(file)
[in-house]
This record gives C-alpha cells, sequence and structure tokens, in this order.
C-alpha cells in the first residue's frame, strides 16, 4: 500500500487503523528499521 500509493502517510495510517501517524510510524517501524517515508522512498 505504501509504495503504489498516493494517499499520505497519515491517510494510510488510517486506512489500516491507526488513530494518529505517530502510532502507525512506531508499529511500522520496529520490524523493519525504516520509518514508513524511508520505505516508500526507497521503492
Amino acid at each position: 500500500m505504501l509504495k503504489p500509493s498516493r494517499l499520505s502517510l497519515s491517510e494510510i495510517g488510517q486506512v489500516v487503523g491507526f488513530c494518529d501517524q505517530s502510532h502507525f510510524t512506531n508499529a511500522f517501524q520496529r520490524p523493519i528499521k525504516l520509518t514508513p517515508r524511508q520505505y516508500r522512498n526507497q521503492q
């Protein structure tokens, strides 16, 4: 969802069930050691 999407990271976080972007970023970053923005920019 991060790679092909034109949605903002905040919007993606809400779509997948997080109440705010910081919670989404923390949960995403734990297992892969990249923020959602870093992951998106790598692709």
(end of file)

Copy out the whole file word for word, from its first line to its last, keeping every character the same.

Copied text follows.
[in-house]
This record gives C-alpha cells, sequence and structure tokens, in this order.
C-alpha cells in the first residue's frame, strides 16, 4: 500500500487503523528499521 500509493502517510495510517501517524510510524517501524517515508522512498 505504501509504495503504489498516493494517499499520505497519515491517510494510510488510517486506512489500516491507526488513530494518529505517530502510532502507525512506531508499529511500522520496529520490524523493519525504516520509518514508513524511508520505505516508500526507497521503492
Amino acid at each position: 500500500m505504501l509504495k503504489p500509493s498516493r494517499l499520505s502517510l497519515s491517510e494510510i495510517g488510517q486506512v489500516v487503523g491507526f488513530c494518529d501517524q505517530s502510532h502507525f510510524t512506531n508499529a511500522f517501524q520496529r520490524p523493519i528499521k525504516l520509518t514508513p517515508r524511508q520505505y516508500r522512498n526507497q521503492q
């Protein structure tokens, strides 16, 4: 969802069930050691 999407990271976080972007970023970053923005920019 991060790679092909034109949605903002905040919007993606809400779509997948997080109440705010910081919670989404923390949960995403734990297992892969990249923020959602870093992951998106790598692709």